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White and gray matter development in human fetal, newborn and pediatric brains.

White and gray matter development in human fetal, newborn and pediatric brains. Research Abstract Details 

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  • White and gray matter development in human fetal, newborn and pediatric brains. Abstract Text:

    hao huangHao Huang,jiangyang zhangJiangyang Zhang,setsu wakanaSetsu Wakana,weihong zhangWeihong Zhang,tianbo renTianbo Ren,linda j richardsLinda J Richards,paul yarowskyPaul Yarowsky,pamela donohuePamela Donohue,ernest grahamErnest Graham,peter c m van zijlPeter C M van Zijl,susumu moriSusumu Mori,

    Brain anatomy is characterized by dramatic growth from the end of the second trimester through the neonatal stage. The characterization of normal axonal growth of the white matter tracts has not been well-documented to date and could provide important clues to understanding the extensive inhomogeneity of white matter injuries in cerebral palsy (CP) patients. However, anatomical studies of human brain development during this period are surprisingly scarce and histology-based atlases have become available only recently. Diffusion tensor magnetic resonance imaging (DTMRI) can reveal detailed anatomy of white matter. We acquired diffusion tensor images (DTI) of postmortem fetal brain samples and in vivo neonates and children. Neural structures were annotated in two-dimensional (2D) slices, segmented, measured, and reconstructed three-dimensionally (3D). The growth status of various white matter tracts was evaluated on cross-sections at 19-20 gestational weeks, and compared with 0-month-old neonates and 5- to 6-year-old children. Limbic, commissural, association, and projection white matter tracts and gray matter structures were illustrated in 3D and quantitatively characterized to assess their dynamic changes. The overall pattern of the time courses for the development of different white matter is that limbic fibers develop first and association fibers last and commissural and projection fibers are forming from anterior to posterior part of the brain. The resultant DTMRI-based 3D human brain data will be a valuable resource for human brain developmental study and will provide reference standards for diagnostic radiology of premature newborns.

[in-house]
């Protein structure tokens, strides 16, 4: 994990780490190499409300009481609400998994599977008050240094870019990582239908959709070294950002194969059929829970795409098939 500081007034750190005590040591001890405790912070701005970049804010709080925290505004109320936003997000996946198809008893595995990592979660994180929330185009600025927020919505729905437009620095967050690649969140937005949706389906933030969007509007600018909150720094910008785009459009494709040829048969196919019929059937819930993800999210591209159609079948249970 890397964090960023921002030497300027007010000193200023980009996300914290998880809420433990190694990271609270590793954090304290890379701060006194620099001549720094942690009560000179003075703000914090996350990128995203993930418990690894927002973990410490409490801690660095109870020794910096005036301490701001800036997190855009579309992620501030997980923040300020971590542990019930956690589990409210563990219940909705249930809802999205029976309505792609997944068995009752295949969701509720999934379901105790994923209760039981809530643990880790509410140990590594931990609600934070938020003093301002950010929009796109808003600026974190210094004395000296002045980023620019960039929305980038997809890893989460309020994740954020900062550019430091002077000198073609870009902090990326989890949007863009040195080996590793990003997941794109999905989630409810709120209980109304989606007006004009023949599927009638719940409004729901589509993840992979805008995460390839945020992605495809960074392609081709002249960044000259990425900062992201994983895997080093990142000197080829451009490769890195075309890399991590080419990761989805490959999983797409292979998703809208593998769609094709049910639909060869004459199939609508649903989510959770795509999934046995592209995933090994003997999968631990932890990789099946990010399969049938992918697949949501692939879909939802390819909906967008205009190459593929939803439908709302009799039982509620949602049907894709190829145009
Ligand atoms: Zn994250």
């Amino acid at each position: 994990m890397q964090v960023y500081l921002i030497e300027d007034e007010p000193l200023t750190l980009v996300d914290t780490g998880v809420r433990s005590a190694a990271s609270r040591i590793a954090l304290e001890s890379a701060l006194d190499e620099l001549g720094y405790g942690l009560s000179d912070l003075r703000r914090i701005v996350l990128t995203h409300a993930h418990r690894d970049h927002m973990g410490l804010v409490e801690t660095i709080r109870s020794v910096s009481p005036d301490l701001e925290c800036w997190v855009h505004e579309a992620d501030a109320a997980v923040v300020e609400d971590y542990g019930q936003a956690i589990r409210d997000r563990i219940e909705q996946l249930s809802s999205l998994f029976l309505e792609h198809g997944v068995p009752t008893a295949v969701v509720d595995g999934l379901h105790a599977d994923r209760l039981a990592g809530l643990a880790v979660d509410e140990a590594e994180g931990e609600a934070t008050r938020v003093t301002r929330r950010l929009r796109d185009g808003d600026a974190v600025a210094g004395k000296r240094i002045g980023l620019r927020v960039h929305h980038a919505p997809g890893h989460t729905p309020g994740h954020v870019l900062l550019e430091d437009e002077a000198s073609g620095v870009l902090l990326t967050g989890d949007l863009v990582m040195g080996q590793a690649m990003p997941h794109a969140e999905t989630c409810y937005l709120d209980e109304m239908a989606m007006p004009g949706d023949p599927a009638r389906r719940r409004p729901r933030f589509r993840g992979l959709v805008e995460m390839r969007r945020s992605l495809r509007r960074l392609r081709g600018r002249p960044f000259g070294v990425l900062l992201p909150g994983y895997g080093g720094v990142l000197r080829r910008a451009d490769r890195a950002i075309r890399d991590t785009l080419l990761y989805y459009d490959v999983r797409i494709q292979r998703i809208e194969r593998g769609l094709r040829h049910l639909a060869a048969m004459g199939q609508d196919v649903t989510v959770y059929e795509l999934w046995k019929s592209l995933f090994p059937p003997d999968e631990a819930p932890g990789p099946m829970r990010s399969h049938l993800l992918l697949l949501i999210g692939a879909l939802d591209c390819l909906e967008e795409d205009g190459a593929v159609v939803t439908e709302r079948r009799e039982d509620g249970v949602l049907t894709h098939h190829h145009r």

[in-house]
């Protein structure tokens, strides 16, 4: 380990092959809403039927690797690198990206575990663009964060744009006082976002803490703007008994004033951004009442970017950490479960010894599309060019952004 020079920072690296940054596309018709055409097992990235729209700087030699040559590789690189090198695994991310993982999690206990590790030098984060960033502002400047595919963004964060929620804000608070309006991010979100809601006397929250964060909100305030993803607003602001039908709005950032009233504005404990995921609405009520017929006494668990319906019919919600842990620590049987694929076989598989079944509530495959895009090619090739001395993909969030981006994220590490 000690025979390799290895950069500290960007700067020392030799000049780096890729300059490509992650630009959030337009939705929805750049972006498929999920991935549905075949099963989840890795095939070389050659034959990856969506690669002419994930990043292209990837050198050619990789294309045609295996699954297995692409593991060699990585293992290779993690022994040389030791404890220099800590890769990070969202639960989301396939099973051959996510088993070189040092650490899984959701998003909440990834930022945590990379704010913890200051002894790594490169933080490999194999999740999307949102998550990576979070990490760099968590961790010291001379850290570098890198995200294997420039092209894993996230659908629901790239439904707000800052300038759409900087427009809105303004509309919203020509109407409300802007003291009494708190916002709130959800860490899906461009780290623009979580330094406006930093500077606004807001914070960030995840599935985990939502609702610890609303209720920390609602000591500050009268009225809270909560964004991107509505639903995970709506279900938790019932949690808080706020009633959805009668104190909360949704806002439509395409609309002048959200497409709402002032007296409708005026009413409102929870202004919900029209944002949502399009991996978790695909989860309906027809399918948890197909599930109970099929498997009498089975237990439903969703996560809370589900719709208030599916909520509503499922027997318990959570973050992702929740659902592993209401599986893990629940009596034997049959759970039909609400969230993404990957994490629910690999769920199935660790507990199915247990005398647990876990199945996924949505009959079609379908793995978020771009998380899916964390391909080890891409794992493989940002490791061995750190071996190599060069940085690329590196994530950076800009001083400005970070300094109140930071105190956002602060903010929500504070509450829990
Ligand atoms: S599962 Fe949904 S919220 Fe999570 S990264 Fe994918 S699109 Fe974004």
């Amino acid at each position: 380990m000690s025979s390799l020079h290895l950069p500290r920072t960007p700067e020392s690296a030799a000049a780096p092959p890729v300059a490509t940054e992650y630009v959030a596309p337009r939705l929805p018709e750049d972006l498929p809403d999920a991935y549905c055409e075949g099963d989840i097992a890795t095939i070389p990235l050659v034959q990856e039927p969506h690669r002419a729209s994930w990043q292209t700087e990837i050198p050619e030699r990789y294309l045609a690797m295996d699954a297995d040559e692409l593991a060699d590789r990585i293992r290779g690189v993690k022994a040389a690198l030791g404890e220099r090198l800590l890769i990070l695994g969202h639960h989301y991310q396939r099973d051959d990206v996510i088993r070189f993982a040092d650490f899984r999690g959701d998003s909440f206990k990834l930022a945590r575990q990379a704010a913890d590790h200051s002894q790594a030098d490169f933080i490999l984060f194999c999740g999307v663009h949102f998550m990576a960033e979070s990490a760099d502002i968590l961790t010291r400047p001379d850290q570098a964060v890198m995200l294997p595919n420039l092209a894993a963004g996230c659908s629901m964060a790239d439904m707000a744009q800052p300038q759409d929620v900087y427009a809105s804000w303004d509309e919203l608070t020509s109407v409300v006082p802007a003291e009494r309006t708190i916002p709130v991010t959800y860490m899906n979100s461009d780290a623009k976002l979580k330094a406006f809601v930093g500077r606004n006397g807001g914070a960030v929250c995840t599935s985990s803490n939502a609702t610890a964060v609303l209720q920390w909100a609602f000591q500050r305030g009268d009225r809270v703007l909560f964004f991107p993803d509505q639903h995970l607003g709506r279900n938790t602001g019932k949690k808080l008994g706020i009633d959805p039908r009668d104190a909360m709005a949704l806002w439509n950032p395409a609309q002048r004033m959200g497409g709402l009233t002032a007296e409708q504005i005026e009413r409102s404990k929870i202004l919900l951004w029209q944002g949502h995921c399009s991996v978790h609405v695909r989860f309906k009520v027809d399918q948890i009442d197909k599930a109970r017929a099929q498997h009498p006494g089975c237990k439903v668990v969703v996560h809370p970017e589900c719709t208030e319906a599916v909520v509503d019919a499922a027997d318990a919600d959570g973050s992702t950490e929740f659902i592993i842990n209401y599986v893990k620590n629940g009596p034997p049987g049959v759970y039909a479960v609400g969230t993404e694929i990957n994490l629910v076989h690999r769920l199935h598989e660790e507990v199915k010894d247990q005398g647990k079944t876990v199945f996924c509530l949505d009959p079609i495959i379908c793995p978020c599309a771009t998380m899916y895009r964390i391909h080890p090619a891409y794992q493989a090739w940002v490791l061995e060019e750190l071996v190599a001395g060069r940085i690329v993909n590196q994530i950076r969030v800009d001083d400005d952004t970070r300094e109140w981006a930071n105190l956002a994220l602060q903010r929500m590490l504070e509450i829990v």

White and gray matter development in human fetal, newborn and pediatric brains. Publishing Authors By Initials

    h huangH Huang,j zhangJ Zhang,s wakanaS Wakana,w zhangW Zhang,t renT Ren,lj richardsLJ Richards,p yarowskyP Yarowsky,p donohueP Donohue,e grahamE Graham,pc van zijlPC van Zijl,s moriS Mori,

    For similar abstracts research abstracts see: abstracts research

    PUBMED ID PMID:

    MEDLINE DATE:

    White and gray matter development in human fetal, newborn and pediatric brains. Journal Published:

    PUBLICATION TYPE: Research Support, N.I.H., Extr

    Journal: NeuroImage

    VOLUME: 33

    Page Numbers: 27-38

    Journal Abbreviation:

    ISSN: 1053-8119

    DAY: 14

    MONTH: 08

    YEAR: 2006

    White and gray matter development in human fetal, newborn and pediatric brains. Information

    Number of References:

    LANGUAGE: eng

    NlmUniqueID: 9215515

    White and gray matter development in human fetal, newborn and pediatric brains. Keywords Mesh Terms:

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    Grant and Affiliation Information for White and gray matter development in human fetal, newborn and pediatric brains.

    AFFILIATION: Department of Radiology, Johns Hopkins University School of Medicine, 720 Rutland Avenue, Baltimore, MD 21205, USA.

    Country: United States

    United States Research PublicationUnited States Research Publication

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    MEDLINETA: Neuroimage

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